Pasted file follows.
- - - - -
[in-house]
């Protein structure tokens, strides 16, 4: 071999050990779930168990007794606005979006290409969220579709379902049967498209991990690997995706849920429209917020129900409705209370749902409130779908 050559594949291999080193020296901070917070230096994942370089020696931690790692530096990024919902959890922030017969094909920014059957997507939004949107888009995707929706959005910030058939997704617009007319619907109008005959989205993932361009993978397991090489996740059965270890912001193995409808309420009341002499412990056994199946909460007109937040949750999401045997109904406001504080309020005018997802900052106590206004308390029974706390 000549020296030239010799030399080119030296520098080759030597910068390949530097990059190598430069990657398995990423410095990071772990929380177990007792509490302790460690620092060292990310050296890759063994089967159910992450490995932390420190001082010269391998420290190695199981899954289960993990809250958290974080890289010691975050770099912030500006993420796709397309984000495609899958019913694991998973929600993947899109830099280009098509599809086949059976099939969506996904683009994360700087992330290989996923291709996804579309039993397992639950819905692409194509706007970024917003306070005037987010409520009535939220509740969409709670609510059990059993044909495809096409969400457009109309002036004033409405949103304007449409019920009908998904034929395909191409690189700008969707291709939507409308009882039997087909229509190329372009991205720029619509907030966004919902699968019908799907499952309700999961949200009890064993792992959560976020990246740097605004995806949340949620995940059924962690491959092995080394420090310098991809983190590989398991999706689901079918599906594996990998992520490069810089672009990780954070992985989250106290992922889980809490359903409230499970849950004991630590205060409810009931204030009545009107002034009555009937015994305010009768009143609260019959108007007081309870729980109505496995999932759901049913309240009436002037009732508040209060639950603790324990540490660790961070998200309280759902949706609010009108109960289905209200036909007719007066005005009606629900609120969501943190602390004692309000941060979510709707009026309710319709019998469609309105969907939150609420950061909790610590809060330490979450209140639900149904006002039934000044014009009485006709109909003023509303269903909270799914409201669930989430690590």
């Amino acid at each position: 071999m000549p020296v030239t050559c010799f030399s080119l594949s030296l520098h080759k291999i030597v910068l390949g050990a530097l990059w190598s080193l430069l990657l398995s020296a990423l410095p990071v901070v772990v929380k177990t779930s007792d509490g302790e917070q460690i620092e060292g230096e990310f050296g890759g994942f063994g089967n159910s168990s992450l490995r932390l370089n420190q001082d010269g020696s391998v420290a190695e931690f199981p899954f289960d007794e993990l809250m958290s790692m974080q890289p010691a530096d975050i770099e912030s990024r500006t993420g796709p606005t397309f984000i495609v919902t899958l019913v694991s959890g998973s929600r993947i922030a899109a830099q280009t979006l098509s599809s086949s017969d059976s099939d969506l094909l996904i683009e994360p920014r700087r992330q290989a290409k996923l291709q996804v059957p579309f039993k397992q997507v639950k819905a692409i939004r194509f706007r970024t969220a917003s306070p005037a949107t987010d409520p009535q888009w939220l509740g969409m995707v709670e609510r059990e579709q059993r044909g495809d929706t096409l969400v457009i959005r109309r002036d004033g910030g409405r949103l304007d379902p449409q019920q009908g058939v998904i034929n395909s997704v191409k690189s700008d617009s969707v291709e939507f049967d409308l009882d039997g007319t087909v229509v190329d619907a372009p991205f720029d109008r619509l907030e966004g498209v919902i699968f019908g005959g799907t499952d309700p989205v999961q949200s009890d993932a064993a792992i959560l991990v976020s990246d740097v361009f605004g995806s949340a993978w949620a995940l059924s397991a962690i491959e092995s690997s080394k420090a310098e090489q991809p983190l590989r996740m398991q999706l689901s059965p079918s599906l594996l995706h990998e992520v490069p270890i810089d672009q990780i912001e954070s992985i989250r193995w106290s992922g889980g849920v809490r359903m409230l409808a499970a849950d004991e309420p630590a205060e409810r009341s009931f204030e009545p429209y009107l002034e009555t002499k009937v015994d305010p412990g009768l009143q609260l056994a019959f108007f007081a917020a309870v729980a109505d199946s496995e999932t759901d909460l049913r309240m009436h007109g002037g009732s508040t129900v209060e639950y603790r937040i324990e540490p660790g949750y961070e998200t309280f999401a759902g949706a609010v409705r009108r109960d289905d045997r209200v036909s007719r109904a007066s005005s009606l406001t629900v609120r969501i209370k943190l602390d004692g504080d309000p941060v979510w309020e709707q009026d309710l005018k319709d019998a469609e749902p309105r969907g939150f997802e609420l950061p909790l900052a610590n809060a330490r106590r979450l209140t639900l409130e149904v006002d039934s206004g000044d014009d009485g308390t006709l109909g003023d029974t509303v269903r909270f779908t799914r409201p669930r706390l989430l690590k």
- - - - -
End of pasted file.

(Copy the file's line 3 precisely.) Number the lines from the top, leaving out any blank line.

């Amino acid at each position: 071999m000549p020296v030239t050559c010799f030399s080119l594949s030296l520098h080759k291999i030597v910068l390949g050990a530097l990059w190598s080193l430069l990657l398995s020296a990423l410095p990071v901070v772990v929380k177990t779930s007792d509490g302790e917070q460690i620092e060292g230096e990310f050296g890759g994942f063994g089967n159910s168990s992450l490995r932390l370089n420190q001082d010269g020696s391998v420290a190695e931690f199981p899954f289960d007794e993990l809250m958290s790692m974080q890289p010691a530096d975050i770099e912030s990024r500006t993420g796709p606005t397309f984000i495609v919902t899958l019913v694991s959890g998973s929600r993947i922030a899109a830099q280009t979006l098509s599809s086949s017969d059976s099939d969506l094909l996904i683009e994360p920014r700087r992330q290989a290409k996923l291709q996804v059957p579309f039993k397992q997507v639950k819905a692409i939004r194509f706007r970024t969220a917003s306070p005037a949107t987010d409520p009535q888009w939220l509740g969409m995707v709670e609510r059990e579709q059993r044909g495809d929706t096409l969400v457009i959005r109309r002036d004033g910030g409405r949103l304007d379902p449409q019920q009908g058939v998904i034929n395909s997704v191409k690189s700008d617009s969707v291709e939507f049967d409308l009882d039997g007319t087909v229509v190329d619907a372009p991205f720029d109008r619509l907030e966004g498209v919902i699968f019908g005959g799907t499952d309700p989205v999961q949200s009890d993932a064993a792992i959560l991990v976020s990246d740097v361009f605004g995806s949340a993978w949620a995940l059924s397991a962690i491959e092995s690997s080394k420090a310098e090489q991809p983190l590989r996740m398991q999706l689901s059965p079918s599906l594996l995706h990998e992520v490069p270890i810089d672009q990780i912001e954070s992985i989250r193995w106290s992922g889980g849920v809490r359903m409230l409808a499970a849950d004991e309420p630590a205060e409810r009341s009931f204030e009545p429209y009107l002034e009555t002499k009937v015994d305010p412990g009768l009143q609260l056994a019959f108007f007081a917020a309870v729980a109505d199946s496995e999932t759901d909460l049913r309240m009436h007109g002037g009732s508040t129900v209060e639950y603790r937040i324990e540490p660790g949750y961070e998200t309280f999401a759902g949706a609010v409705r009108r109960d289905d045997r209200v036909s007719r109904a007066s005005s009606l406001t629900v609120r969501i209370k943190l602390d004692g504080d309000p941060v979510w309020e709707q009026d309710l005018k319709d019998a469609e749902p309105r969907g939150f997802e609420l950061p909790l900052a610590n809060a330490r106590r979450l209140t639900l409130e149904v006002d039934s206004g000044d014009d009485g308390t006709l109909g003023d029974t509303v269903r909270f779908t799914r409201p669930r706390l989430l690590k």